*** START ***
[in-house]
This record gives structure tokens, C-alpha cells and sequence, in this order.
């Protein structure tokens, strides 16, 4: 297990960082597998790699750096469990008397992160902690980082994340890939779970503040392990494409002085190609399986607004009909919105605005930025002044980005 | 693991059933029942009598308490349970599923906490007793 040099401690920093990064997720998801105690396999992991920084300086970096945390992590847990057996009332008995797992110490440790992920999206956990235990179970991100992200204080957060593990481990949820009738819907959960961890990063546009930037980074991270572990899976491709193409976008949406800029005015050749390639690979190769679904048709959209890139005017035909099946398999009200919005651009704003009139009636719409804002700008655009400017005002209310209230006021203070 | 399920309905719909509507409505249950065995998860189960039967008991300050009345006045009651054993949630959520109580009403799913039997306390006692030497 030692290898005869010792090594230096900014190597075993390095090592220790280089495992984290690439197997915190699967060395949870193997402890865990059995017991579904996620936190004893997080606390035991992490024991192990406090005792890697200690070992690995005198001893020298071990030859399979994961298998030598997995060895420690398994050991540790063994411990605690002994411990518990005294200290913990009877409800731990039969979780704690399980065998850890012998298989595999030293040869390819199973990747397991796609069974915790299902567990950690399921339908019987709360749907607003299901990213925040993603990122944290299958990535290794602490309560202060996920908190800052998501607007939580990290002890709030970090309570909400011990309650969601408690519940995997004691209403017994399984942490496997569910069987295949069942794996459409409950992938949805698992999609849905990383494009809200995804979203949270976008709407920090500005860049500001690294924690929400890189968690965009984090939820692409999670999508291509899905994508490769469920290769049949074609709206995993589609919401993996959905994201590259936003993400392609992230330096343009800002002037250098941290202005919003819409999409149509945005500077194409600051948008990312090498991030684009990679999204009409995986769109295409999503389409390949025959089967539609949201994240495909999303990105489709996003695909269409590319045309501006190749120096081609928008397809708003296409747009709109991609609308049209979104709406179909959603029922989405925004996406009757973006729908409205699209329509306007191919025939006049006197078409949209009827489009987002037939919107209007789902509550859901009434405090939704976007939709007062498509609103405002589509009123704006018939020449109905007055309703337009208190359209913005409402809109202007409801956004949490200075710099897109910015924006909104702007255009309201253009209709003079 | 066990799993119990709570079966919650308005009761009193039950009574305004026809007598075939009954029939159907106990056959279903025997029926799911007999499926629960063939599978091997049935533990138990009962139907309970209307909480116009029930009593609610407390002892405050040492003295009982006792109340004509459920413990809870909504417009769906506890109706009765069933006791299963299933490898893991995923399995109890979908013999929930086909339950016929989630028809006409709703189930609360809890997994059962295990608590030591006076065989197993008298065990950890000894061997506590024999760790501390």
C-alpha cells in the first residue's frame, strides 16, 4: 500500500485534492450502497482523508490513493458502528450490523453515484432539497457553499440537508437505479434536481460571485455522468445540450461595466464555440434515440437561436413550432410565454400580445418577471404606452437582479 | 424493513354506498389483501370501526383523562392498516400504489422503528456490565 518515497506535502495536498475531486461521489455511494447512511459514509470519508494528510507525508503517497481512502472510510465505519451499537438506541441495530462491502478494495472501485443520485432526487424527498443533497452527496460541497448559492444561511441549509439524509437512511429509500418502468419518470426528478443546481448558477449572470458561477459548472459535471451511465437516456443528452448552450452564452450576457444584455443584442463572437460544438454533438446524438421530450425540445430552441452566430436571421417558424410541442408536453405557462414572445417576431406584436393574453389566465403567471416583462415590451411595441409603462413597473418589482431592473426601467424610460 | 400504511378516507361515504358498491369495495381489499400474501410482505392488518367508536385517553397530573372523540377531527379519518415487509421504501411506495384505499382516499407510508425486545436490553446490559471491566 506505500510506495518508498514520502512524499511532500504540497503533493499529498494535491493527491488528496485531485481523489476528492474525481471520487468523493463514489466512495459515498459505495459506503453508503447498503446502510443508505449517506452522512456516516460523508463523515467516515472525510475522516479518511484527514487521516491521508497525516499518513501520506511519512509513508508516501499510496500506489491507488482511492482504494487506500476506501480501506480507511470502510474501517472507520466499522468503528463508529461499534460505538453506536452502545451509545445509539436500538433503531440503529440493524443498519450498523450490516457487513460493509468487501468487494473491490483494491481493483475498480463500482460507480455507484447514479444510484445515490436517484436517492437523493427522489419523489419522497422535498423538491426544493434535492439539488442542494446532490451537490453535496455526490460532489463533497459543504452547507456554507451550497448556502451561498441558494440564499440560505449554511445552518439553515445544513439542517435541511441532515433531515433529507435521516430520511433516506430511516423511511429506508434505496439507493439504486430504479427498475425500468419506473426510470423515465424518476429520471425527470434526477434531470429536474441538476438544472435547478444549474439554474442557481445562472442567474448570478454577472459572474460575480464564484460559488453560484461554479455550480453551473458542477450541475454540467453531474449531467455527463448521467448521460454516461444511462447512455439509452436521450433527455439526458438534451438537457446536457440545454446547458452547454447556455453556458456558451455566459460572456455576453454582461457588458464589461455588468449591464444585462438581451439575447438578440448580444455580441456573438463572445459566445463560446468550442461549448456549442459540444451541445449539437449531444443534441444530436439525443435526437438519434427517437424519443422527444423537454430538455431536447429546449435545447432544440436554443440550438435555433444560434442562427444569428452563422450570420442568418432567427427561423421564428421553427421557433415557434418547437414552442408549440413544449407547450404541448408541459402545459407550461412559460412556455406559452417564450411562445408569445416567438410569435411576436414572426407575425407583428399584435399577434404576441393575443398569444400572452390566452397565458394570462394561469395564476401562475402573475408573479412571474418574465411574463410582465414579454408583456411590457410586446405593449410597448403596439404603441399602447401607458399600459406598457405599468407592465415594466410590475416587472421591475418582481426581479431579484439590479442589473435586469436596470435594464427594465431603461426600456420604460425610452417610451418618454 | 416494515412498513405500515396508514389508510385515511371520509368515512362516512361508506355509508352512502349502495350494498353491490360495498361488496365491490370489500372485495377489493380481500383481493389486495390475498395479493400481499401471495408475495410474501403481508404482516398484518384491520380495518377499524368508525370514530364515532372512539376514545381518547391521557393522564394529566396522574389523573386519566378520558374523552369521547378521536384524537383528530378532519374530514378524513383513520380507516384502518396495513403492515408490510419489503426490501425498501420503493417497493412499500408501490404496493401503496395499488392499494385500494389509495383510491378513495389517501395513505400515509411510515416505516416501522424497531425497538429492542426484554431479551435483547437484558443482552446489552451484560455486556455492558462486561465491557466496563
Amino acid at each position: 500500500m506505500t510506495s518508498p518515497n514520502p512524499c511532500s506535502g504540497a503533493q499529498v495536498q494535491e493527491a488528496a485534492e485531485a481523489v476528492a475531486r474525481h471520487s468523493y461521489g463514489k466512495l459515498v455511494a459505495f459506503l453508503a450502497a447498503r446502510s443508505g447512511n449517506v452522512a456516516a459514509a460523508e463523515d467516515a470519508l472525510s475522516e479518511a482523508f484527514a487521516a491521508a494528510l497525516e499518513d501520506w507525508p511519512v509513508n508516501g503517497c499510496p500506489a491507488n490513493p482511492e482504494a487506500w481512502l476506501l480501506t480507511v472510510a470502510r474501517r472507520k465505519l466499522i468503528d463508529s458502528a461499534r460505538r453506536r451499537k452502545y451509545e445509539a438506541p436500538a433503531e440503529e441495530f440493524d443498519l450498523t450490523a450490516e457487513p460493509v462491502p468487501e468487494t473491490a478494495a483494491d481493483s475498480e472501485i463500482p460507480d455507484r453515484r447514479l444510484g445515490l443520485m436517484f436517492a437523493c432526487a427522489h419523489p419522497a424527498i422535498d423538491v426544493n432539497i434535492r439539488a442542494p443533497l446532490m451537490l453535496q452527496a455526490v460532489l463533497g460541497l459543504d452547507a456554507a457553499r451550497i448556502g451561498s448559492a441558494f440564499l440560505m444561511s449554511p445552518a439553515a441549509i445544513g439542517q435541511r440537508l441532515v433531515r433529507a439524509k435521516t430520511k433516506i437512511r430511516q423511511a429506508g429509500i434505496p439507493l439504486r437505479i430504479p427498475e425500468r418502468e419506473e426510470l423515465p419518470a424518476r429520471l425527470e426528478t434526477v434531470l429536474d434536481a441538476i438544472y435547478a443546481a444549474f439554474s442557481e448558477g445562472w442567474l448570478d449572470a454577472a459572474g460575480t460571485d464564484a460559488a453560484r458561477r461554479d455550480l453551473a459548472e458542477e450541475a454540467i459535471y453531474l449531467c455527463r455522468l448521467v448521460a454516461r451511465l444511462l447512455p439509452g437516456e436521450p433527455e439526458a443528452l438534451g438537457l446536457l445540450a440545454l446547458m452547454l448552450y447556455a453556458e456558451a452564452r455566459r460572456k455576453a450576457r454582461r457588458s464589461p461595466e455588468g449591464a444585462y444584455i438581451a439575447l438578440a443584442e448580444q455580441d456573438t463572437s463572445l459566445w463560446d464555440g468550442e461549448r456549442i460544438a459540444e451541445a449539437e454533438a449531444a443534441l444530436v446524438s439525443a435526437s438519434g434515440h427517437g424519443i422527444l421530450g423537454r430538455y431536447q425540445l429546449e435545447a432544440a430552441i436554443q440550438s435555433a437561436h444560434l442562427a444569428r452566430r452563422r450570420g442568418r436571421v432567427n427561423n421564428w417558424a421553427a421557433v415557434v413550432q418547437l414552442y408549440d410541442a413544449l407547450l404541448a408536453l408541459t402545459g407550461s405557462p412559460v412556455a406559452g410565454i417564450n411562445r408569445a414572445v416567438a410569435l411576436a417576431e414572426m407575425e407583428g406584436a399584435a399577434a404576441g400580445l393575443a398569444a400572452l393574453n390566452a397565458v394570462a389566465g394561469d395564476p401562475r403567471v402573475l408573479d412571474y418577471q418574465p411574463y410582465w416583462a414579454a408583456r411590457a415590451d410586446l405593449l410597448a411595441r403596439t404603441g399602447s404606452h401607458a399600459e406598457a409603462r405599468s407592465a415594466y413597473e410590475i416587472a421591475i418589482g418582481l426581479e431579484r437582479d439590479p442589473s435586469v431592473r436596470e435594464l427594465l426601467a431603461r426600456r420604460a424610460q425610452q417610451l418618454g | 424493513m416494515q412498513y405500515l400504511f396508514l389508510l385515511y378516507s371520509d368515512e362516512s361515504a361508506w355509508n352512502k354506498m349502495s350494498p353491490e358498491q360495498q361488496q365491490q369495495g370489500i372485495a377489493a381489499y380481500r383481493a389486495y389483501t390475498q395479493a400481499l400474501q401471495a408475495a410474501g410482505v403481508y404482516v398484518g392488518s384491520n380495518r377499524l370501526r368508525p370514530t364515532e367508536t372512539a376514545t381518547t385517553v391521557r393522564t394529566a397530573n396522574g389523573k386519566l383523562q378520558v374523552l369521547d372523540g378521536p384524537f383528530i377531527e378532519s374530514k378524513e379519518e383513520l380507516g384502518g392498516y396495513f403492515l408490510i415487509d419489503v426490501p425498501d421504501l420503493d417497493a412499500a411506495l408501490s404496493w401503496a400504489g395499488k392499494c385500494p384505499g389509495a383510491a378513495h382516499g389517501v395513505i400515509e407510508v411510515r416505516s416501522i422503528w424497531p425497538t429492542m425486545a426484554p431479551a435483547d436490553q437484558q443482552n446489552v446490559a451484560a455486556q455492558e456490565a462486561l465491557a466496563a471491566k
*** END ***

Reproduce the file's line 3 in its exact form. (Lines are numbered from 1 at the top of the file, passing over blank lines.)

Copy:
């Protein structure tokens, strides 16, 4: 297990960082597998790699750096469990008397992160902690980082994340890939779970503040392990494409002085190609399986607004009909919105605005930025002044980005 | 693991059933029942009598308490349970599923906490007793 040099401690920093990064997720998801105690396999992991920084300086970096945390992590847990057996009332008995797992110490440790992920999206956990235990179970991100992200204080957060593990481990949820009738819907959960961890990063546009930037980074991270572990899976491709193409976008949406800029005015050749390639690979190769679904048709959209890139005017035909099946398999009200919005651009704003009139009636719409804002700008655009400017005002209310209230006021203070 | 399920309905719909509507409505249950065995998860189960039967008991300050009345006045009651054993949630959520109580009403799913039997306390006692030497 030692290898005869010792090594230096900014190597075993390095090592220790280089495992984290690439197997915190699967060395949870193997402890865990059995017991579904996620936190004893997080606390035991992490024991192990406090005792890697200690070992690995005198001893020298071990030859399979994961298998030598997995060895420690398994050991540790063994411990605690002994411990518990005294200290913990009877409800731990039969979780704690399980065998850890012998298989595999030293040869390819199973990747397991796609069974915790299902567990950690399921339908019987709360749907607003299901990213925040993603990122944290299958990535290794602490309560202060996920908190800052998501607007939580990290002890709030970090309570909400011990309650969601408690519940995997004691209403017994399984942490496997569910069987295949069942794996459409409950992938949805698992999609849905990383494009809200995804979203949270976008709407920090500005860049500001690294924690929400890189968690965009984090939820692409999670999508291509899905994508490769469920290769049949074609709206995993589609919401993996959905994201590259936003993400392609992230330096343009800002002037250098941290202005919003819409999409149509945005500077194409600051948008990312090498991030684009990679999204009409995986769109295409999503389409390949025959089967539609949201994240495909999303990105489709996003695909269409590319045309501006190749120096081609928008397809708003296409747009709109991609609308049209979104709406179909959603029922989405925004996406009757973006729908409205699209329509306007191919025939006049006197078409949209009827489009987002037939919107209007789902509550859901009434405090939704976007939709007062498509609103405002589509009123704006018939020449109905007055309703337009208190359209913005409402809109202007409801956004949490200075710099897109910015924006909104702007255009309201253009209709003079 | 066990799993119990709570079966919650308005009761009193039950009574305004026809007598075939009954029939159907106990056959279903025997029926799911007999499926629960063939599978091997049935533990138990009962139907309970209307909480116009029930009593609610407390002892405050040492003295009982006792109340004509459920413990809870909504417009769906506890109706009765069933006791299963299933490898893991995923399995109890979908013999929930086909339950016929989630028809006409709703189930609360809890997994059962295990608590030591006076065989197993008298065990950890000894061997506590024999760790501390």